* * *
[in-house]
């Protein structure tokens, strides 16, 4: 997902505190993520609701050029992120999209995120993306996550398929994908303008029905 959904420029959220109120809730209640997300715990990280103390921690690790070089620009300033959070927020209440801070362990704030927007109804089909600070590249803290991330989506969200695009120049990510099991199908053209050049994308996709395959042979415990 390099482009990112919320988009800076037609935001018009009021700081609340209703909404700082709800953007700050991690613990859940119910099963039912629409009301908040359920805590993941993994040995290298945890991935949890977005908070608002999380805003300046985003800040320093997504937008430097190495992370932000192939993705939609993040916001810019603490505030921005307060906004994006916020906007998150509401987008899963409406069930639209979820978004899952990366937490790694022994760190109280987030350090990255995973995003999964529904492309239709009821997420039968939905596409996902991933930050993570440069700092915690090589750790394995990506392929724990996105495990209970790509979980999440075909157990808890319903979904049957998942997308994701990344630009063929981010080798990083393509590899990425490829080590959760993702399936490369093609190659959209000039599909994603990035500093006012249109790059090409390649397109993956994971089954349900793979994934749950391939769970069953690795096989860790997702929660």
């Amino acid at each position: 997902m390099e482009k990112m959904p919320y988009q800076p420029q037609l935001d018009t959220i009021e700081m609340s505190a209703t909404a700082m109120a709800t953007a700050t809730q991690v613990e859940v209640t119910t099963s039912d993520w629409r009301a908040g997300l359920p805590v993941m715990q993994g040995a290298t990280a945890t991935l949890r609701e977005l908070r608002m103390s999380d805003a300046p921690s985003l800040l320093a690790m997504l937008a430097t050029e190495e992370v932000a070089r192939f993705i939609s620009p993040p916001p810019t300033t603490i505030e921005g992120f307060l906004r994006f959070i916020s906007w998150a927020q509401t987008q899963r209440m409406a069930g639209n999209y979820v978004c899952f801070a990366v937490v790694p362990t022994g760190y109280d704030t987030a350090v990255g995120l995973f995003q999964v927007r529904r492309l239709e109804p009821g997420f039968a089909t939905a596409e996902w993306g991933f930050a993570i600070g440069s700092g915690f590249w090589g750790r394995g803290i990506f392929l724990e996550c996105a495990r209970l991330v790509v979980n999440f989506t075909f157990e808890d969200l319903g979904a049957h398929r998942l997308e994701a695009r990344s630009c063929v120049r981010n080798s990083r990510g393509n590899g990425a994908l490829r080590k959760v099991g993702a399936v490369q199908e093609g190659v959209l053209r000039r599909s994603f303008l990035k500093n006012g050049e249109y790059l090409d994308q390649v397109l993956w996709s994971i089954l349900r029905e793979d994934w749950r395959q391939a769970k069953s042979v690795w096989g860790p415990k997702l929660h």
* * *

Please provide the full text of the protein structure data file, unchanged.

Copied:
[in-house]
């Protein structure tokens, strides 16, 4: 997902505190993520609701050029992120999209995120993306996550398929994908303008029905 959904420029959220109120809730209640997300715990990280103390921690690790070089620009300033959070927020209440801070362990704030927007109804089909600070590249803290991330989506969200695009120049990510099991199908053209050049994308996709395959042979415990 390099482009990112919320988009800076037609935001018009009021700081609340209703909404700082709800953007700050991690613990859940119910099963039912629409009301908040359920805590993941993994040995290298945890991935949890977005908070608002999380805003300046985003800040320093997504937008430097190495992370932000192939993705939609993040916001810019603490505030921005307060906004994006916020906007998150509401987008899963409406069930639209979820978004899952990366937490790694022994760190109280987030350090990255995973995003999964529904492309239709009821997420039968939905596409996902991933930050993570440069700092915690090589750790394995990506392929724990996105495990209970790509979980999440075909157990808890319903979904049957998942997308994701990344630009063929981010080798990083393509590899990425490829080590959760993702399936490369093609190659959209000039599909994603990035500093006012249109790059090409390649397109993956994971089954349900793979994934749950391939769970069953690795096989860790997702929660």
């Amino acid at each position: 997902m390099e482009k990112m959904p919320y988009q800076p420029q037609l935001d018009t959220i009021e700081m609340s505190a209703t909404a700082m109120a709800t953007a700050t809730q991690v613990e859940v209640t119910t099963s039912d993520w629409r009301a908040g997300l359920p805590v993941m715990q993994g040995a290298t990280a945890t991935l949890r609701e977005l908070r608002m103390s999380d805003a300046p921690s985003l800040l320093a690790m997504l937008a430097t050029e190495e992370v932000a070089r192939f993705i939609s620009p993040p916001p810019t300033t603490i505030e921005g992120f307060l906004r994006f959070i916020s906007w998150a927020q509401t987008q899963r209440m409406a069930g639209n999209y979820v978004c899952f801070a990366v937490v790694p362990t022994g760190y109280d704030t987030a350090v990255g995120l995973f995003q999964v927007r529904r492309l239709e109804p009821g997420f039968a089909t939905a596409e996902w993306g991933f930050a993570i600070g440069s700092g915690f590249w090589g750790r394995g803290i990506f392929l724990e996550c996105a495990r209970l991330v790509v979980n999440f989506t075909f157990e808890d969200l319903g979904a049957h398929r998942l997308e994701a695009r990344s630009c063929v120049r981010n080798s990083r990510g393509n590899g990425a994908l490829r080590k959760v099991g993702a399936v490369q199908e093609g190659v959209l053209r000039r599909s994603f303008l990035k500093n006012g050049e249109y790059l090409d994308q390649v397109l993956w996709s994971i089954l349900r029905e793979d994934w749950r395959q391939a769970k069953s042979v690795w096989g860790p415990k997702l929660h």